UCLA scientists have identified how a biological sensor, which constitutes a key part of the cell’s control system, has the ability to stimulate various cell activities.
A unique type of sensor called the “gating ring” has the capability to open a passageway that enables potassium ions to flow through the cell’s membrane. The flow of ions is engaged in regulating key body functions such as brain signaling, blood pressure and insulin secretion.
However, the gating ring sensor’s biophysical function still remains unclear. UCLA scientists have exposed the molecular mechanism of the sensor by showing the complication of cells’ control systems. This discovery could help develop explicit therapies against different diseases like genetic epilepsy and hypertension. The research findings are published in the Journal of Biological Chemistry under the title, “Paper of the Week,” in the June 10 issue.
Cells are able to regulate their intracellular condition via molecular sensors that evaluate the changes and stimulate a response just like a smoke detector, which detects its environment and triggers a sound signal.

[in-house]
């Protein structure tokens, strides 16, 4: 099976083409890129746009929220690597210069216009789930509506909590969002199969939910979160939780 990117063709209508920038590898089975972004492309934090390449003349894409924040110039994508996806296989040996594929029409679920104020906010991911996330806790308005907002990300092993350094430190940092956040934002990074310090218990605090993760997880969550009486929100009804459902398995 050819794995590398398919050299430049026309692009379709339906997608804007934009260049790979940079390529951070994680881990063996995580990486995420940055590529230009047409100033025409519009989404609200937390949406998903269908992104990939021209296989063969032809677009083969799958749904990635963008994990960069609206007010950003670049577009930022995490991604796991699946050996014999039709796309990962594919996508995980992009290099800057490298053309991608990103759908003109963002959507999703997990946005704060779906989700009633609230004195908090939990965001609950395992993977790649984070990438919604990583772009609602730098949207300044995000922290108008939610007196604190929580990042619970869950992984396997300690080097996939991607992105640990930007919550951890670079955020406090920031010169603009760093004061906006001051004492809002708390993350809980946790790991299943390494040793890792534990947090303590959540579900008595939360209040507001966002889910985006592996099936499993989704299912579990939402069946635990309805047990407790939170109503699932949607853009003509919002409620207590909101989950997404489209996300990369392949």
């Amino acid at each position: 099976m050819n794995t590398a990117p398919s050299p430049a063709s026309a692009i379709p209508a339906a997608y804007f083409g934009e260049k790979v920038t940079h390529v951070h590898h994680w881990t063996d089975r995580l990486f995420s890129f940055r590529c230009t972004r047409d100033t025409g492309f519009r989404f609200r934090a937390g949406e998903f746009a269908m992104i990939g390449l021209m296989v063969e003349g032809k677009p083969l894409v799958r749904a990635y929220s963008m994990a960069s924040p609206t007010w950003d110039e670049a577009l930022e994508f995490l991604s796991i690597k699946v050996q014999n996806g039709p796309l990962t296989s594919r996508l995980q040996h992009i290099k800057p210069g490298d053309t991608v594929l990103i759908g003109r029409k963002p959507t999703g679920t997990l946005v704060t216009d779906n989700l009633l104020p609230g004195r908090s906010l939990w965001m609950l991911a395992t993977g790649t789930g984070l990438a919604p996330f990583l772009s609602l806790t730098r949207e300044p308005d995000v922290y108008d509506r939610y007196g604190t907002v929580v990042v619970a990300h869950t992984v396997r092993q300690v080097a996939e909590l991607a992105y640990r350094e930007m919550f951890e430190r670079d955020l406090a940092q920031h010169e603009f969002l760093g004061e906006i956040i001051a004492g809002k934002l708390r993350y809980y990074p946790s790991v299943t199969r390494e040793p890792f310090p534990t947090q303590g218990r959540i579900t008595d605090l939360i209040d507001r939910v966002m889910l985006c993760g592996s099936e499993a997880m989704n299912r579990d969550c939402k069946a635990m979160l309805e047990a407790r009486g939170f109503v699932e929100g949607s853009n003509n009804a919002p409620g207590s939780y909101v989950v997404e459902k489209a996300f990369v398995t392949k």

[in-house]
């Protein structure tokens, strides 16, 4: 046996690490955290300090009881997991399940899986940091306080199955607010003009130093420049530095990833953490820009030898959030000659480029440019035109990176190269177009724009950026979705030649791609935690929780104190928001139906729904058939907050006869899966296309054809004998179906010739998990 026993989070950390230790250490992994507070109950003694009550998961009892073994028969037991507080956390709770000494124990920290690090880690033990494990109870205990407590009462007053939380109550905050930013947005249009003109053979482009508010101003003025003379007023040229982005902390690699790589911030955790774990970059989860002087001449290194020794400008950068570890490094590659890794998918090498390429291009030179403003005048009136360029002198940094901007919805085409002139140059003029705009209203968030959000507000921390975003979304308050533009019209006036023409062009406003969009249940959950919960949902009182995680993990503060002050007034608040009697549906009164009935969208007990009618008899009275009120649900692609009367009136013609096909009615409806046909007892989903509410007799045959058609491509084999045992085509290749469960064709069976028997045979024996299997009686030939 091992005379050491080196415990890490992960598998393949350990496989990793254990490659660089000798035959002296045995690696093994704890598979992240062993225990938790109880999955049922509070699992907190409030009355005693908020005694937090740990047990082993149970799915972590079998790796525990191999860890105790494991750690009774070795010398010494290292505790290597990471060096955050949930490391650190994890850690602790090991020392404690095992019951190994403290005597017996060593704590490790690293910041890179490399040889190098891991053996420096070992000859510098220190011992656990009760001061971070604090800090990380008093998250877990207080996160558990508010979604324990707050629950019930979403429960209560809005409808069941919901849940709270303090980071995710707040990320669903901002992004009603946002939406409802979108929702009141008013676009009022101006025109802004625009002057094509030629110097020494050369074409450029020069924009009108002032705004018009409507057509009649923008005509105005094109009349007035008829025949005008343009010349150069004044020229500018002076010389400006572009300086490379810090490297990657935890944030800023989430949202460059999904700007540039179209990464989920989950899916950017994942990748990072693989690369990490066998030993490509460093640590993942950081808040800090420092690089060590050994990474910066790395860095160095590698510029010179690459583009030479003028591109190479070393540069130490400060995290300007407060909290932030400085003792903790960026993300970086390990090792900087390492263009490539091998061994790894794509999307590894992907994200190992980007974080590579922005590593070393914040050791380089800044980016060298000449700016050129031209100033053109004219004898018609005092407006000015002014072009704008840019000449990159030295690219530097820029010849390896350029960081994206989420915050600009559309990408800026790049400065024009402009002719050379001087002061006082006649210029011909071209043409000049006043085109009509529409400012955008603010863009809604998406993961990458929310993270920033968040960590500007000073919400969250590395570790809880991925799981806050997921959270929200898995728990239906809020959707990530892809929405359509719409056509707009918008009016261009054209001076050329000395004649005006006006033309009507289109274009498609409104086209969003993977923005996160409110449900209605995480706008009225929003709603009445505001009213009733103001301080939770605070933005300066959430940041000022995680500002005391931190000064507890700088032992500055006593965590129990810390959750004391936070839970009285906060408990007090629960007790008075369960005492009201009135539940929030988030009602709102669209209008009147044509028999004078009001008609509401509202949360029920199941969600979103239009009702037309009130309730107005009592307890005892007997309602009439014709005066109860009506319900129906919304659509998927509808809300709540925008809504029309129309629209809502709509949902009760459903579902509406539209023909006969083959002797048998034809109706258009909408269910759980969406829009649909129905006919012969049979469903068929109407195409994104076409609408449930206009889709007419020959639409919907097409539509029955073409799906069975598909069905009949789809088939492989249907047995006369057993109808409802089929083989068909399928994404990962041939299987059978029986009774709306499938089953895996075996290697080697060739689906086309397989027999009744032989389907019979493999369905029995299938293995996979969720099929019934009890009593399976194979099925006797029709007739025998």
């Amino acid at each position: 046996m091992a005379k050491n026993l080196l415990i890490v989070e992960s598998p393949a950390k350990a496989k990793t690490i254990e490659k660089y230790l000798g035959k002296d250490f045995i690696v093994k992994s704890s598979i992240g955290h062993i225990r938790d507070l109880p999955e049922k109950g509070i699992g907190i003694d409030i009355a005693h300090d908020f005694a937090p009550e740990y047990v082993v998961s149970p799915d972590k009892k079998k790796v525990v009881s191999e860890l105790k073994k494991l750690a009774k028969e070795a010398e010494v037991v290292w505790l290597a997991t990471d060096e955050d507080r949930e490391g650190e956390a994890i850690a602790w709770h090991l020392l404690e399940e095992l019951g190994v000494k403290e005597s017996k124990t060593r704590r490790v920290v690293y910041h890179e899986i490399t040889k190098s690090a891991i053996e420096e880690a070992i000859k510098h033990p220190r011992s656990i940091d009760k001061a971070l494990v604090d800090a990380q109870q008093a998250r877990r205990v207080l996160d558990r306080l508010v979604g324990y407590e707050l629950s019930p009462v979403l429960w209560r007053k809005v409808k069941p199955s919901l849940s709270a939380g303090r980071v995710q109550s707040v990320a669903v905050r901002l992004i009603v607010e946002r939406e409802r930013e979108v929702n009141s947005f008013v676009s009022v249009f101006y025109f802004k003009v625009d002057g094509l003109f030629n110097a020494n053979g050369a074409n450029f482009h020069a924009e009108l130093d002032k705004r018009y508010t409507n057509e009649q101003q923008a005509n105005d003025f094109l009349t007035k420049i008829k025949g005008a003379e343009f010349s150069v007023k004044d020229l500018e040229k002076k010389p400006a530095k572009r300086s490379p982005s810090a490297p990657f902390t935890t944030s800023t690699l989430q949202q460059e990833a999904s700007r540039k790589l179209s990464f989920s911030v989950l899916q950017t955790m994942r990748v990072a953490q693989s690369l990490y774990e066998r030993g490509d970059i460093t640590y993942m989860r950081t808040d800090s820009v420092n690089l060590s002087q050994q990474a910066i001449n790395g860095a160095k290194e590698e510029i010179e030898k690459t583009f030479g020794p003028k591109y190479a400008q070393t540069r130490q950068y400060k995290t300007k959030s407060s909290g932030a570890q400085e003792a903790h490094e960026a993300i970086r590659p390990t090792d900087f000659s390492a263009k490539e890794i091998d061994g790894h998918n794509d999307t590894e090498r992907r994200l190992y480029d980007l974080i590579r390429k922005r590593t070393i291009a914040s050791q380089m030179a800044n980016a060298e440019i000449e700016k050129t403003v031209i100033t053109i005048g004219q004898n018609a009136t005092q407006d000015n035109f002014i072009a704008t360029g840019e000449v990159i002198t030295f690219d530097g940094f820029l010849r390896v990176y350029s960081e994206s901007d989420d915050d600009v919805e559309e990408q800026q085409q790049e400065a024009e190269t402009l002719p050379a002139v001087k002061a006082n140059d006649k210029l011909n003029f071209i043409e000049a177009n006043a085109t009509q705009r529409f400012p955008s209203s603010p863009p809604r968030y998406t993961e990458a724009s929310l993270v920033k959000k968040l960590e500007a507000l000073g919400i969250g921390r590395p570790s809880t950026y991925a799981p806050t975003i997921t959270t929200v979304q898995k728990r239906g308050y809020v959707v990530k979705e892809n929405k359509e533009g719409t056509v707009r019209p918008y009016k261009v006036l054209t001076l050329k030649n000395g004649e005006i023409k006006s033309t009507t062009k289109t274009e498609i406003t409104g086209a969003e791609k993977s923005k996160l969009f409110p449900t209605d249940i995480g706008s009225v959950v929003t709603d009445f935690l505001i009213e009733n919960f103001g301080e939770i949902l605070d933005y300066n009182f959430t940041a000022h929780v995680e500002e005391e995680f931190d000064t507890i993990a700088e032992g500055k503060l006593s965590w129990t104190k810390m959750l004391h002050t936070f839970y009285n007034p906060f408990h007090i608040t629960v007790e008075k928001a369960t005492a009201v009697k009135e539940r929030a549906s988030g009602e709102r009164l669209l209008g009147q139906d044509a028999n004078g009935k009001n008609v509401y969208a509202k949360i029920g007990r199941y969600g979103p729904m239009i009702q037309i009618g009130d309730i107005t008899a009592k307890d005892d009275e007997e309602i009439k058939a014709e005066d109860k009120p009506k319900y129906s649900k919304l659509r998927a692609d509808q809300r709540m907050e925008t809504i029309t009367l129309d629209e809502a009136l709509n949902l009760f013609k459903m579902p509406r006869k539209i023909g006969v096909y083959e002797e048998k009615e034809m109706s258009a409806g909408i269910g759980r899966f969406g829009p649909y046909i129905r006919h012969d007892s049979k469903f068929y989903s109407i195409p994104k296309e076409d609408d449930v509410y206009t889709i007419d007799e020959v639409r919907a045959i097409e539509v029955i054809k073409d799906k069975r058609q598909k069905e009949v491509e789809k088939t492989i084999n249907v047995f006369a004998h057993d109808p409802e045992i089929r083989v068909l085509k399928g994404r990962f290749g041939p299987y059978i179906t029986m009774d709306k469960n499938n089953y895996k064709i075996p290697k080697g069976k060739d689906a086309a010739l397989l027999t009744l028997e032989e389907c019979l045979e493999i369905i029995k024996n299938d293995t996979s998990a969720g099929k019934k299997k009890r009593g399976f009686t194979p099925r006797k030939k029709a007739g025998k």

For example, when calcium ions clamp to the gating ring, the cells allow the potassium ions to flow across the cell membrane. BK channel, an ionic channel, exists in most cells and controls the basic biological processes, including blood pressure, inner ear hair-tuning that affects hearing, insulin discharge from the pancreas, electrical signaling in the nervous system and brain, and muscle contractions in the bladder.
For the first time, the UCLA researchers were able to recognize how the gating ring gets activated and how it reorganizes itself to clear the gateway from where the ions flow. The team used modern biochemical, spectroscopic and electrophysiological methods to show how the structure of the gating ring is changed when calcium ions sticks to it. In the process, the calcium binding’s chemical energy gets converted into mechanical work and allows the opening of the BK channel.
The next stage in the research will evaluate how the BK channel and gating ring sensor, when engaged in sensing small molecules, have biological consequences in the functioning of the human body.